“Yes,” said her father, “that is the idea, and even in the short time he has been with us Mr. Torrance has effected some very excellent changes.”
“It must be very interesting work,” commented the girl; “a profession that requires years of particular experience and study, and I suppose one must be really thoroughly efficient and successful himself, too, before he can help to improve upon the methods of others or to bring them greater prosperity.”
“Quite true,” said Jimmy. “Whatever a man undertakes he should succeed in before he can hope to bring success to others.”
“Even in trifling occupations, I presume,” suggested the girl, “efficiency methods are best—an efficiency expert could doubtlessly drive a milk-wagon better than an ordinary person?” And she looked straight into Jimmy’s eyes, an unquestioned challenge in her own.
“Unquestionably,” said Jimmy. “He could wait on table better, too.”
“Or sell stockings?” suggested Elizabeth.
It was at this moment that Mr. Compton was called to the telephone in an adjoining room, and when he had gone the girl turned suddenly upon Jimmy Torrance. There was no cordiality nor friendship in her expression; a sneer upcurved her short upper lip.
“I do not wish to humiliate you unnecessarily in the presence of my father,” she said. “You have managed to deceive him into believing that you are what you claim to be. Mr. Bince has known from the start that you are incompetent and incapable of accomplishing the results father thinks you are accomplishing. Now that you know that I know you to be an impostor, what do you intend to do?”
“I intend to keep right on with my work in the plant, Miss Compton,” replied Jimmy.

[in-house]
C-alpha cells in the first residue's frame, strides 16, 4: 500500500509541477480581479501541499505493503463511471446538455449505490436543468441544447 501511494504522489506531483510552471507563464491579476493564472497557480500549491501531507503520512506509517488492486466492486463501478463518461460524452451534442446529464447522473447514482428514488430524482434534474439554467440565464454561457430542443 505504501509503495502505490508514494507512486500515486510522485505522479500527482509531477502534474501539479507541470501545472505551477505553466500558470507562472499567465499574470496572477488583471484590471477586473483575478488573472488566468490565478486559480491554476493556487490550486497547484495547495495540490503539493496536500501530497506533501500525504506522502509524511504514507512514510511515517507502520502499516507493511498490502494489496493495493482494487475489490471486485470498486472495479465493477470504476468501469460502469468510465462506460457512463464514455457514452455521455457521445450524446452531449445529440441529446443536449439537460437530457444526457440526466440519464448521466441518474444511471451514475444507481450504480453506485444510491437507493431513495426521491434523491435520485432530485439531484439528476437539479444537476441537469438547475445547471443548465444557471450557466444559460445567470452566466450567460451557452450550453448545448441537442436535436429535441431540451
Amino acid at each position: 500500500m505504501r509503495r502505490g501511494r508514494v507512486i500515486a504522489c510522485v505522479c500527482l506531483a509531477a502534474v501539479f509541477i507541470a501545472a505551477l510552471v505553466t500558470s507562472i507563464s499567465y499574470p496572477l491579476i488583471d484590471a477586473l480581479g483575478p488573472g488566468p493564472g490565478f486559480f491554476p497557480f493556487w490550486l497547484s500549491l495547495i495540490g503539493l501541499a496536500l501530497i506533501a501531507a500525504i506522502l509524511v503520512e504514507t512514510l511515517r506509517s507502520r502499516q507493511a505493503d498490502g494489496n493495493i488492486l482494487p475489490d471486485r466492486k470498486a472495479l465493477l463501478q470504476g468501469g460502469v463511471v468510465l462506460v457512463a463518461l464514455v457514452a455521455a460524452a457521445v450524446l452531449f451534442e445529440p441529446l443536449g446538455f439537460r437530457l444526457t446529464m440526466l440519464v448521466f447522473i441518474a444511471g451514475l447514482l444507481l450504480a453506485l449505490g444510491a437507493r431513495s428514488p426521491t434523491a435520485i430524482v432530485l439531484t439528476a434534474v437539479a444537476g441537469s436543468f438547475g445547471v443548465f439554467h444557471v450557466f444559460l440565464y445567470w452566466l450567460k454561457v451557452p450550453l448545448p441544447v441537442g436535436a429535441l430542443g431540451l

“How long do you suppose father would keep you after I told him what I know of you? Do you think that he would for a moment place the future of his business in the hands of an ex-waiter from Feinheimer’s—–that he would let a milk-wagon driver tell him how to run his business?”
“It probably might make a difference,” said Jimmy, “if he knew, but he will not know—listen, Miss Compton, I have discovered some things there that I have not even dared as yet to tell your father. The whole future of the business may depend upon my being there during the next few weeks. If I wasn’t sure of what I am saying I might consider acceding to your demands rather than to embarrass you with certain knowledge which I have.”
“You refuse to leave, then?” she demanded.
“I do,” he said.
“Very well,” she replied; “I shall tell father when he returns to this room just what I know of you.”
“Will you tell him,” asked Jimmy, “that you went to the training quarters of a prize-fighter, or that you dined unescorted at Feinheimer’s at night and were an object of the insulting attentions of such a notorious character as Steve Murray?”
The girl flushed. “You would tell him that?” she demanded. “Oh, of course, I might have known that you would. It is difficult to realize that any one dining at my father’s home is not a gentleman. I had forgotten for the moment.”